Case Study for TWiP 200

Man in 30s with HIV-AIDS, presents with lower extremity weakness, headache, fever, ends up in hospital. Lives with wife and her cat, doesn’t take his medications. CD4 less than 100. Told to take medicine every day, one 3x week, one weekly. Does not drink alcohol, only eats well cooked meat. Born and raised in San Juan. Has had multiple sexual exposures with multiple women over years. Thin coating on tongue, lungs bowel normal. Has weakness in lower extremities. Skin unremarkable. Labs: CT shows multiple ring enhancing lesions with surrounding edema, also on MRI.  

Send your case diagnosis, questions and comments to twip@microbe.tv

Music by Ronald Jenkees

Direct download: TWiP200.mp3
Category:general -- posted at: 7:35am PST

Dickson, Daniel and Vincent solve the case of the Female with Itchy Anus, and reveal the structure of a roundworm membrane protein involved in digestion of nutrients.

Hosts: Vincent Racaniello, Dickson Despommier, and Daniel Griffin

Subscribe (free): iTunes, Google PodcastsRSSemail

Links for this episode

Become a patron of TWiP.

Case Study for TWiP 183

70 yo male. Returns with wife from safari in S. Africa. Reports suffering from 2 weeks watery diarrhea. Severe water shortage in S. Africa, limited washing water, hand sanitizers to clean hands so problem with hand hygiene.  5 days after arrival he and wife have water diarrhea, 12 per day, nauseated, abdominal cramping. Ab no effect. Stool culture, ONP, negative. Healthy, no past med/surg, no allergies, nothing runs in family. Stool sent off for ONP acid fast stain, also GI PCR panel. Prompts treatment for 7 days trimethoprim sulfamethoxazole, resolves.

Send your case diagnosis, questions and comments to twip@microbe.tv

Music by Ronald Jenkees

Direct download: TWiP183.mp3
Category:general -- posted at: 3:04pm PST

The TWiP team solves the case of the Four Year Old with Fever, Headache, and Cough, and discuss the release of extracellular vesicles from Leishmania amazonensis that manipulate the host immune response.

Hosts: Vincent Racaniello, Dickson Despommier, and Daniel Griffin

Subscribe (free): iTunes, Google PodcastsRSSemail

Become a patron of TWiP.

Links for this episode:

Case Study for TWiP 165

Still in Uganda. Young boy came from a distance to see Daniel, teenager with large swelling in scrotum, left side, 4-6 cm diameter, superior to testicle. Not only young man in area with similar problem. Daniel asked, are there people with large swollen legs? He said yes, my brothers wife, left leg is large, swollen, irregularity. Nontender. Can be transilluminated, and it glows.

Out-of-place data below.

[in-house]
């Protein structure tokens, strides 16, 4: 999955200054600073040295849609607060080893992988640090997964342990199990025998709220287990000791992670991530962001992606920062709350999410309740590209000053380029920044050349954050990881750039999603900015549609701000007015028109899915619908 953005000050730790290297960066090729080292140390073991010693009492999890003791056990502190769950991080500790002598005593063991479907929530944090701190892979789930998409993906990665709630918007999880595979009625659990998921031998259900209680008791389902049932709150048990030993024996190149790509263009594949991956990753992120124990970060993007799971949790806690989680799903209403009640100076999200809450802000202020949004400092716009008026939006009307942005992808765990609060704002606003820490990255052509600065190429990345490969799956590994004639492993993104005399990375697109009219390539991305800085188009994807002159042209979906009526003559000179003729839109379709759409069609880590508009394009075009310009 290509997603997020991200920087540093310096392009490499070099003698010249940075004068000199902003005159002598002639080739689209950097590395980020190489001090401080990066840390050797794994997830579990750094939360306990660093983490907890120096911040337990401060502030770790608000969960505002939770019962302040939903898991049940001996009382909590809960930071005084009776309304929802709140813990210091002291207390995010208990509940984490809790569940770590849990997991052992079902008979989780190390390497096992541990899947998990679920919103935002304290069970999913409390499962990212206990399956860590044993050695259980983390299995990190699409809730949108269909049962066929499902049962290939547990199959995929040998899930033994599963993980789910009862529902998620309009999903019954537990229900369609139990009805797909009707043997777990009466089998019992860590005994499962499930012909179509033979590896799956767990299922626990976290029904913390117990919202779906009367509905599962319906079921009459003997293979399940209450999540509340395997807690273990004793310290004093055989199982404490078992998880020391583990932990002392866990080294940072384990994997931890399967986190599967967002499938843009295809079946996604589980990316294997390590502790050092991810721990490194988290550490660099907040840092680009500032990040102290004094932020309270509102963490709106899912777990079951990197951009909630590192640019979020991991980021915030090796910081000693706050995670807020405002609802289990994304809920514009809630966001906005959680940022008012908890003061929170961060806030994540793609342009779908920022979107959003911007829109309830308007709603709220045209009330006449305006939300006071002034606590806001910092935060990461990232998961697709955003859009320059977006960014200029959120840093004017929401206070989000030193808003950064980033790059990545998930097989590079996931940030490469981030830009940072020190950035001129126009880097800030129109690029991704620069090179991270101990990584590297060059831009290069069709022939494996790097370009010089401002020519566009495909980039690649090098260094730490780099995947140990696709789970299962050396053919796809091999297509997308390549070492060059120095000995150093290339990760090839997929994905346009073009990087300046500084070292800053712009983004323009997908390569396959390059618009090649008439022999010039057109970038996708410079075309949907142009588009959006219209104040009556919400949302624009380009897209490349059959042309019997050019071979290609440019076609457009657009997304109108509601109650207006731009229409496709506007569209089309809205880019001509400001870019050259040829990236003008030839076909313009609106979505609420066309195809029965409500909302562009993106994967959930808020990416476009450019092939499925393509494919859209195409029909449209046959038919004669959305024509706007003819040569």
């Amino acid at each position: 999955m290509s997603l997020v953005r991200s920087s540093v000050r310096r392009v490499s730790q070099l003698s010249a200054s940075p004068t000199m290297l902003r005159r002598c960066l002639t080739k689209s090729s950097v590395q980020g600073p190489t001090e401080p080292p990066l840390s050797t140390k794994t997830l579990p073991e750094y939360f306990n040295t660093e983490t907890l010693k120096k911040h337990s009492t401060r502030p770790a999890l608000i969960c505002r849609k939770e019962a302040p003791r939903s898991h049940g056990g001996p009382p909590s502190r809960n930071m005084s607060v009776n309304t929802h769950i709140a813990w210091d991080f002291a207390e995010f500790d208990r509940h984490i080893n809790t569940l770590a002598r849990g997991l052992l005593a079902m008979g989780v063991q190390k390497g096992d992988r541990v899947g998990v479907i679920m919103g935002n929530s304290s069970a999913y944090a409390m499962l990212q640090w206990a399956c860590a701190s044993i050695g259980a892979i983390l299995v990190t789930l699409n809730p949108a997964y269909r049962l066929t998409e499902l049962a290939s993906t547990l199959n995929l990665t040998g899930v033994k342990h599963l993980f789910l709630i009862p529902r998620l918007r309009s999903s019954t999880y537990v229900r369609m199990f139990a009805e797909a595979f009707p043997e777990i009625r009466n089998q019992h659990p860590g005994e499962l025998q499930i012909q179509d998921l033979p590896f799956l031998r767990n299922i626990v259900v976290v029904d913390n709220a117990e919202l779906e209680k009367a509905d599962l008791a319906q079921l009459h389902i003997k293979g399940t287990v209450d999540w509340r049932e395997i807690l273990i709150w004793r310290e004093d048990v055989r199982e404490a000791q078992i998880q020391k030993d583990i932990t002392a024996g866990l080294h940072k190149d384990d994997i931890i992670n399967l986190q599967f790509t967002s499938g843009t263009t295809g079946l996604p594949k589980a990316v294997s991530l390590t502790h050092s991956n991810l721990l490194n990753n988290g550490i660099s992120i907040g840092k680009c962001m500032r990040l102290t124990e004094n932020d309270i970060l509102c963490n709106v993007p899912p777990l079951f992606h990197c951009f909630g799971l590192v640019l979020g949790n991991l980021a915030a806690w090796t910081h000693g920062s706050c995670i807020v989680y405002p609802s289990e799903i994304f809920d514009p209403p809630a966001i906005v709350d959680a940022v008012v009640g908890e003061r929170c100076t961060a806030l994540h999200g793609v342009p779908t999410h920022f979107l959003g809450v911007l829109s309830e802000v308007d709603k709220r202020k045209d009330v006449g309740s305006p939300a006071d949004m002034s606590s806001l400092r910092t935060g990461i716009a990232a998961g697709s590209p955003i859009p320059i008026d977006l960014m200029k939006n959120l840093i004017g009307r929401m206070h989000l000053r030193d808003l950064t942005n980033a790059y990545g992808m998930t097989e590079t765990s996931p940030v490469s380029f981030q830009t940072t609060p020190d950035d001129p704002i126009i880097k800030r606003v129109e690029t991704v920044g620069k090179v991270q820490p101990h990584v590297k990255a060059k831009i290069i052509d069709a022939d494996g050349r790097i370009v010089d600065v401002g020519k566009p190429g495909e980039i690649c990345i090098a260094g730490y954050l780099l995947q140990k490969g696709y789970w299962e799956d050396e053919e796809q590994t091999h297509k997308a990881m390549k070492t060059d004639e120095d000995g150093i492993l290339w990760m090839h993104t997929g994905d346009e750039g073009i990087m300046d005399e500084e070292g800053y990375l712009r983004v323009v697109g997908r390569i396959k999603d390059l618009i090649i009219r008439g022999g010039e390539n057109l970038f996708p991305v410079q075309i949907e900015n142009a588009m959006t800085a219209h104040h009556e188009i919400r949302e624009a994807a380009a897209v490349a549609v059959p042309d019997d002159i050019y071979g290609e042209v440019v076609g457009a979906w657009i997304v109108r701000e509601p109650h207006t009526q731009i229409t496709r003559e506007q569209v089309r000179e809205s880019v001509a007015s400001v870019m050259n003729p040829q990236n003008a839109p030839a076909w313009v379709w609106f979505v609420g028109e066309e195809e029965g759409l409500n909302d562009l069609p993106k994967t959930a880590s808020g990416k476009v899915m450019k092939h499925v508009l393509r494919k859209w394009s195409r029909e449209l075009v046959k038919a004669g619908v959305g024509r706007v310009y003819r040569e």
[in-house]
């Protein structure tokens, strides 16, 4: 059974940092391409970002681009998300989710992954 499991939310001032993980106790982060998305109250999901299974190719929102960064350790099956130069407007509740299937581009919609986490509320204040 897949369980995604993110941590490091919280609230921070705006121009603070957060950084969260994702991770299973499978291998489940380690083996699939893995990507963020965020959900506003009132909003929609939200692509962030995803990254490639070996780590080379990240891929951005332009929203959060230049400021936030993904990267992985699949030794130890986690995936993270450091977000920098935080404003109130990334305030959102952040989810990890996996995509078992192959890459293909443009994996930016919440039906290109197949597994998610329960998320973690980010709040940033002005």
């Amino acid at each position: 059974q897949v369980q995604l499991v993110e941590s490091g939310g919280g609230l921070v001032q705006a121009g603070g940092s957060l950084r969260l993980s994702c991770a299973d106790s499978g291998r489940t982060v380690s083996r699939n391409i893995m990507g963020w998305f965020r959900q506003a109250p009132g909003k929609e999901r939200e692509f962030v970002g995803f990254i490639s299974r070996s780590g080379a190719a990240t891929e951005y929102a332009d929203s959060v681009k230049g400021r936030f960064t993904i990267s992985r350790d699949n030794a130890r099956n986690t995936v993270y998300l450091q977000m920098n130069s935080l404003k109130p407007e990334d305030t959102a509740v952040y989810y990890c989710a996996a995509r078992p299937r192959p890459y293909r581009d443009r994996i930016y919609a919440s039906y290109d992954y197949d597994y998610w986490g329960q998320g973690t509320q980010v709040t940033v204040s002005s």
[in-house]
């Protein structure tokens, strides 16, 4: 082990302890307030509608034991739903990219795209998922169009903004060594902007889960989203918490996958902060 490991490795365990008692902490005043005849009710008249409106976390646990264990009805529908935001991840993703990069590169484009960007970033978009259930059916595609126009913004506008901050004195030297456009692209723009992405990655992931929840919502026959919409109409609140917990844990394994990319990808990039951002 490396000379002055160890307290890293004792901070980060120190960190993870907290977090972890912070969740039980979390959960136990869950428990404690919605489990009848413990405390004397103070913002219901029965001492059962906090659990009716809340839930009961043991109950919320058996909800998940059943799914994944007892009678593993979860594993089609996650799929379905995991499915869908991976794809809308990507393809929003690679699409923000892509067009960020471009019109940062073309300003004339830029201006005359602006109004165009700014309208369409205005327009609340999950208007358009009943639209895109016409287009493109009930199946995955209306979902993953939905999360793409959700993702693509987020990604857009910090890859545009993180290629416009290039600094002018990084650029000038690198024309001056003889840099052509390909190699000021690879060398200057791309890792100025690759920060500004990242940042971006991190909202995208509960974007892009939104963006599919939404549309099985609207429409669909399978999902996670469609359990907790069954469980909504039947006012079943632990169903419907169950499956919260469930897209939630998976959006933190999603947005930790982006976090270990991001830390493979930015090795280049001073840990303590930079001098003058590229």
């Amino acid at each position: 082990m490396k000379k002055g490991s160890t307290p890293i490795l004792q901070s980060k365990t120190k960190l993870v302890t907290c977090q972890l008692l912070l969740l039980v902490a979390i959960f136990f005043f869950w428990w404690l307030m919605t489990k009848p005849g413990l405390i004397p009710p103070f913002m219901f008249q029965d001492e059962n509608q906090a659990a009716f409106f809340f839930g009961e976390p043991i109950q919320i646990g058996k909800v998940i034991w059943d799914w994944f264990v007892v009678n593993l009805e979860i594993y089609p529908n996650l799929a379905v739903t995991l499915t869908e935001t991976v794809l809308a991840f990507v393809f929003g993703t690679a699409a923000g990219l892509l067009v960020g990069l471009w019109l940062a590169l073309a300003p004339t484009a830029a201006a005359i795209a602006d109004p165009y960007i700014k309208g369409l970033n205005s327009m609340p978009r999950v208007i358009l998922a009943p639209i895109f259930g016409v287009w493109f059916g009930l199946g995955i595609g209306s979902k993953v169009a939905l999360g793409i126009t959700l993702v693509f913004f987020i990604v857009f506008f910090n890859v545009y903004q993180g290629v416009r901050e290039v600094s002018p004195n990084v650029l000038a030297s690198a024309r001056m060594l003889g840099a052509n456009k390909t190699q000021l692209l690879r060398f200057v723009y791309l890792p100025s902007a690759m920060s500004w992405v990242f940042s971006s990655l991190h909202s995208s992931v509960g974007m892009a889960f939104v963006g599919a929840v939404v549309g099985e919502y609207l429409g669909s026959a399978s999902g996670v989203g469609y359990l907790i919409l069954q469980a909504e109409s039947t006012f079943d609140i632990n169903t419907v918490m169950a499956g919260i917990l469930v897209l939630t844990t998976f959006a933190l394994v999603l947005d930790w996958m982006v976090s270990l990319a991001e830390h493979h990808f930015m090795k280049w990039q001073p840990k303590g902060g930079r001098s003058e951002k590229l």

Send your case diagnosis, questions and comments to twip@microbe.tv

Music by Ronald Jenkees

Direct download: TWiP165.mp3
Category:general -- posted at: 1:30pm PST

The TWiP peeps solve the case of the Panamanian Mother with Steatorrhea, and reveal new monoclonal antibodies that effectively block malarial infection.

Hosts: Vincent Racaniello, Dickson Despommier, and Daniel Griffin

Become a patron of TWiP.

Links for this episode:

Case Study for TWiP 152

40 yo man in same Panamanian village, diarrhea for several weeks, notices blood mixed in with stool. Works in fields. No weight change, no fever, but tired. Drinking water from rooftop, lives in home with wooden slat floor, no electricity, many animals around, no one else sick in family. Lower belly tenderness, normal rectal exam. Farmer with 3 weeks of bloody diarrhea.

Send your case diagnosis, questions and comments to twip@microbe.tv

Music by Ronald Jenkees

Direct download: TWiP152.mp3
Category:general -- posted at: 11:20am PST

The three amigos of parasitology solve the case of the New York Lawyer With A Foot Ulcer, and discuss a survey of rodents for the raccoon roundworm in California.

Hosts: Vincent Racaniello, Dickson Despommier, and Daniel Griffin

Become a patron of TWiP.

Links for this episode:

Case Study for TWiP 147

Three year old boy, in tropical S. America, brought in by mother, says has been sick about a month. Previously healthy, 4 healty siblings, vaccines up to date, now has abdominal pain. Belly pain increases throughout day, poor appetite, constipated, has goat stools, pellets. Has had fever, seems swollen, face pale, urine dark, belly distended. Occasionally coughs. Living conditions: home has dirt floor where he spends most of day. On exam is febrile, doesn’t look well, no teeth, sleepy, not responsive, distended belly, pale, weight 13 kg. Diffuse scaly skin inflammation around perianal area, breakdown of skin around mouth. HIV, HTLV1 negative. Dogs, chickens, goats around, they come in house. Stool O&P sent out, contained something that gave diagnosis.